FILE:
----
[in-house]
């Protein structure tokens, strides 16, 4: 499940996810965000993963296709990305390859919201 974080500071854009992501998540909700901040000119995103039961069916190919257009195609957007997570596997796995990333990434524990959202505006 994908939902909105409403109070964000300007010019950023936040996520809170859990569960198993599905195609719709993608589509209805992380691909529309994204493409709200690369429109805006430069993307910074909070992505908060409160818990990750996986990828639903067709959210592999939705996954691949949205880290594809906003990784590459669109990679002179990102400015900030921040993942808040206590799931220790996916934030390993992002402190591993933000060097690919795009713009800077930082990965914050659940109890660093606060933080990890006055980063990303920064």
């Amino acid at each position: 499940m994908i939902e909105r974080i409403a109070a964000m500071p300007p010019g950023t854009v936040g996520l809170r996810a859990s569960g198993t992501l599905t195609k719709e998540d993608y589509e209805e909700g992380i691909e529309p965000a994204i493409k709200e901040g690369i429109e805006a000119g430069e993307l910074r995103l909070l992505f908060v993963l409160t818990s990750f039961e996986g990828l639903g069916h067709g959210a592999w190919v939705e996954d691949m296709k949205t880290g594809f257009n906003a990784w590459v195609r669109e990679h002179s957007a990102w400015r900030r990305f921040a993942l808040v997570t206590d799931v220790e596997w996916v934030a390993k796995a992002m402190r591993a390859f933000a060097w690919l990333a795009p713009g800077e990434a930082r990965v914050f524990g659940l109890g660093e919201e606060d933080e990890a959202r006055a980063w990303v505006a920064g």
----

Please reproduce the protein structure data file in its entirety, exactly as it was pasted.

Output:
[in-house]
């Protein structure tokens, strides 16, 4: 499940996810965000993963296709990305390859919201 974080500071854009992501998540909700901040000119995103039961069916190919257009195609957007997570596997796995990333990434524990959202505006 994908939902909105409403109070964000300007010019950023936040996520809170859990569960198993599905195609719709993608589509209805992380691909529309994204493409709200690369429109805006430069993307910074909070992505908060409160818990990750996986990828639903067709959210592999939705996954691949949205880290594809906003990784590459669109990679002179990102400015900030921040993942808040206590799931220790996916934030390993992002402190591993933000060097690919795009713009800077930082990965914050659940109890660093606060933080990890006055980063990303920064």
């Amino acid at each position: 499940m994908i939902e909105r974080i409403a109070a964000m500071p300007p010019g950023t854009v936040g996520l809170r996810a859990s569960g198993t992501l599905t195609k719709e998540d993608y589509e209805e909700g992380i691909e529309p965000a994204i493409k709200e901040g690369i429109e805006a000119g430069e993307l910074r995103l909070l992505f908060v993963l409160t818990s990750f039961e996986g990828l639903g069916h067709g959210a592999w190919v939705e996954d691949m296709k949205t880290g594809f257009n906003a990784w590459v195609r669109e990679h002179s957007a990102w400015r900030r990305f921040a993942l808040v997570t206590d799931v220790e596997w996916v934030a390993k796995a992002m402190r591993a390859f933000a060097w690919l990333a795009p713009g800077e990434a930082r990965v914050f524990g659940l109890g660093e919201e606060d933080e990890a959202r006055a980063w990303v505006a920064g």